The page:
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Insanity5902
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PostPosted: Thu Dec 07, 2006 10:24 pm    Post subject: Simple way to manage config changes system wide Reply with quote

Brief Synopsis:
An easy way to make config changes effective system wide, and still easy to maintain.

Introduction:
I have always edited my /etc configuration files as root in /etc to effect my local user. This way it keeps the cruft (. folders) in my home dir to a minimum. One example is setting the background color in vim, I would put this in my /etc/vim/vimrc and then every user on the system would benefit from this.

The plus side of this is that all my configurations are for all users, the bad part is, moving the changes from machine to machine, or re-installing the system means going through /etc to remember which files I changed and then going through the files to get the changes out of them.

I have come up with a two part solution that work great together, at least they do for me so far.

Part I:
This part of this my solution was to start keeping a separate file for my custom changes. In the case of vim, I know have a /etc/vim/vimrc and a /etc/vim/vimrc.local. The vimrc.local file is referenced inside the vimrc file. This serves two purposes 1) It is now extremely easy to see the changes I have made, 2) Any updates to the system are now a none issue in most cases, I can just let the vim ebuild overwrite the /etc/vim/vimrc with the new defaults, and all my changes still remain intact. 3) Copy to another system is easy, just copy over the vimrc.local and add the single line to source it and that is it.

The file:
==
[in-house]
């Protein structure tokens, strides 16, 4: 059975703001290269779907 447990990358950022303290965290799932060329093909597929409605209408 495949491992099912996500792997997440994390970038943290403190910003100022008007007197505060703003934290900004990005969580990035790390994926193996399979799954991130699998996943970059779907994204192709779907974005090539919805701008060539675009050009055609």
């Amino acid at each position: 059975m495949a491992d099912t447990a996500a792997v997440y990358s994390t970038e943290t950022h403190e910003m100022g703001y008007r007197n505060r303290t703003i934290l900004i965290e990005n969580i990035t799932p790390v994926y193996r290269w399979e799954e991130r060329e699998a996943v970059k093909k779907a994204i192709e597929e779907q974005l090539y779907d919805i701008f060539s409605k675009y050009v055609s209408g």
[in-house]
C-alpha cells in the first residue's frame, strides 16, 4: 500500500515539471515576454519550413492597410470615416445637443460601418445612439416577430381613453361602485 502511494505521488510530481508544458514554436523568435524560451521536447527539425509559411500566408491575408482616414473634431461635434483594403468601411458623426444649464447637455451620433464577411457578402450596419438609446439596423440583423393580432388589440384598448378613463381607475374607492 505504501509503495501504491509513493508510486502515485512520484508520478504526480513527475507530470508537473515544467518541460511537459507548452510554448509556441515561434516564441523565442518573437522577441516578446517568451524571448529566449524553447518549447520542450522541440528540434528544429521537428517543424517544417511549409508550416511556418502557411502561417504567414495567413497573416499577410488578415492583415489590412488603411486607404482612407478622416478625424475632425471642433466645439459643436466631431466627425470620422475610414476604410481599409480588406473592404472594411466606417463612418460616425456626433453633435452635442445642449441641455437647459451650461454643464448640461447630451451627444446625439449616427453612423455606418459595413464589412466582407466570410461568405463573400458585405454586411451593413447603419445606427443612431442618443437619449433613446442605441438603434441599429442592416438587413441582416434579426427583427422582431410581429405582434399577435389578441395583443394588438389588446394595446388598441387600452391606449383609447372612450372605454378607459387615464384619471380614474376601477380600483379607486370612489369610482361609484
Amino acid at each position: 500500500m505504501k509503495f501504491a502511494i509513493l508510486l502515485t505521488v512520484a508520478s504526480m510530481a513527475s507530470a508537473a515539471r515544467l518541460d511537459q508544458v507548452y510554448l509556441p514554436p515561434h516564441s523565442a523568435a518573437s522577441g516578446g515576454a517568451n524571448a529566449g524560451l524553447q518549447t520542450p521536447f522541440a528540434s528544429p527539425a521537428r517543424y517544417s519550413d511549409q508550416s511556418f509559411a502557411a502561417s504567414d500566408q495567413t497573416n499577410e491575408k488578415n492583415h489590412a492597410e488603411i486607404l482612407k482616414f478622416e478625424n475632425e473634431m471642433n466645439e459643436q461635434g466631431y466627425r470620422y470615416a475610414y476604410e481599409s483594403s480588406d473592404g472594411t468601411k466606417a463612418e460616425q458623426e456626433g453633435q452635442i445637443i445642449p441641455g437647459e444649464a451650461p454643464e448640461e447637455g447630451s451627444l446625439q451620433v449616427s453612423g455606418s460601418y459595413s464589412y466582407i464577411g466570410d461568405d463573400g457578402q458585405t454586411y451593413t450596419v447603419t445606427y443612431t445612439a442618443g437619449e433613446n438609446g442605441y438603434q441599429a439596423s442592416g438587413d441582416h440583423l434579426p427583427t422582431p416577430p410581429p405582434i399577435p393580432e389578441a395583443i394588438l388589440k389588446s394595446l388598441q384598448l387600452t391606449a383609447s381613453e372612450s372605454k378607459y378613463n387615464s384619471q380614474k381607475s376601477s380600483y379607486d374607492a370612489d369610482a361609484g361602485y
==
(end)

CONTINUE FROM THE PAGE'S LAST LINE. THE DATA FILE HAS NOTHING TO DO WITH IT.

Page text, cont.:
While this works great for the upkeep of the system. If you ever re-install you are going to have to go into the /etc and pull out all of the individual .local files. Also, you still have to log in as root to change this, or at least use sudo to make any edits. In comes Part 2

Part II:
So now we have all our local changes in a separate file for easy upkeep, but I am still having to go through and pull off the information and edit it has root. Sort of a pain, but there is an easy fix.

In my main user of the system ( and in my case, the only active non-root user) I create a .etc in my home dir. I then copied all the files ending in a .local inside this folder (easily found with find /etc -name "*.local" ). Then as root go into your /etc and replace all the .local files with a symlink to the actual file located in your newly created .etc. And that is it.

Conclusion:
So what has all this done. Several things
  1. All config changes are still system wide
  2. All config files are not effected by program updates
  3. Changes to any config file can be easily identified and therefore duplicated
  4. Your main user can now make changes to these files without switch to root, and changes are made system wide
  5. Backup and Portability are extreme simple, no since all changes are in one spot, and even more so in you home dir you whenever you backup your home, you have a backup of you config files. And since the config name uses the same name as the original it is easy to figure out which files you need to go edit to re-add the source to.